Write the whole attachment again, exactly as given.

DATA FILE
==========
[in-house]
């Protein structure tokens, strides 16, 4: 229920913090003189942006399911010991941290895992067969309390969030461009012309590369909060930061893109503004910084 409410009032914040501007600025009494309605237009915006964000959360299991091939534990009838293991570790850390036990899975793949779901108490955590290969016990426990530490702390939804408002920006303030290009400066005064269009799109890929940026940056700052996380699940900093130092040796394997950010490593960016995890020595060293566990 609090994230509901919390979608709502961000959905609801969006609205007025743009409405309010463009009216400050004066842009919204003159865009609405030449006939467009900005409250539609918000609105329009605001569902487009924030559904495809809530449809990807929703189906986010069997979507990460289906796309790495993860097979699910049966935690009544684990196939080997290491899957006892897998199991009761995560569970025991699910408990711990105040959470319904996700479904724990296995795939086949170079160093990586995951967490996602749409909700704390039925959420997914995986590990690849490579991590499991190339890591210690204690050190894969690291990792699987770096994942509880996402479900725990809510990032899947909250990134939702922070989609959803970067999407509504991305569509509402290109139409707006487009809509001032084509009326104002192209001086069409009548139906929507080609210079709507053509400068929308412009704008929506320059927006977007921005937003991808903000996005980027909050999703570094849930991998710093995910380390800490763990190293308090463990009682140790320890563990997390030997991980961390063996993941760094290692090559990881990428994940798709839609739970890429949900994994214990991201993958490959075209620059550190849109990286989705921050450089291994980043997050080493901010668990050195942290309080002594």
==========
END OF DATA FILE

[in-house]
């Protein structure tokens, strides 16, 4: 229920913090003189942006399911010991941290895992067969309390969030461009012309590369909060930061893109503004910084 409410009032914040501007600025009494309605237009915006964000959360299991091939534990009838293991570790850390036990899975793949779901108490955590290969016990426990530490702390939804408002920006303030290009400066005064269009799109890929940026940056700052996380699940900093130092040796394997950010490593960016995890020595060293566990 609090994230509901919390979608709502961000959905609801969006609205007025743009409405309010463009009216400050004066842009919204003159865009609405030449006939467009900005409250539609918000609105329009605001569902487009924030559904495809809530449809990807929703189906986010069997979507990460289906796309790495993860097979699910049966935690009544684990196939080997290491899957006892897998199991009761995560569970025991699910408990711990105040959470319904996700479904724990296995795939086949170079160093990586995951967490996602749409909700704390039925959420997914995986590990690849490579991590499991190339890591210690204690050190894969690291990792699987770096994942509880996402479900725990809510990032899947909250990134939702922070989609959803970067999407509504991305569509509402290109139409707006487009809509001032084509009326104002192209001086069409009548139906929507080609210079709507053509400068929308412009704008929506320059927006977007921005937003991808903000996005980027909050999703570094849930991998710093995910380390800490763990190293308090463990009682140790320890563990997390030997991980961390063996993941760094290692090559990881990428994940798709839609739970890429949900994994214990991201993958490959075209620059550190849109990286989705921050450089291994980043997050080493901010668990050195942290309080002594």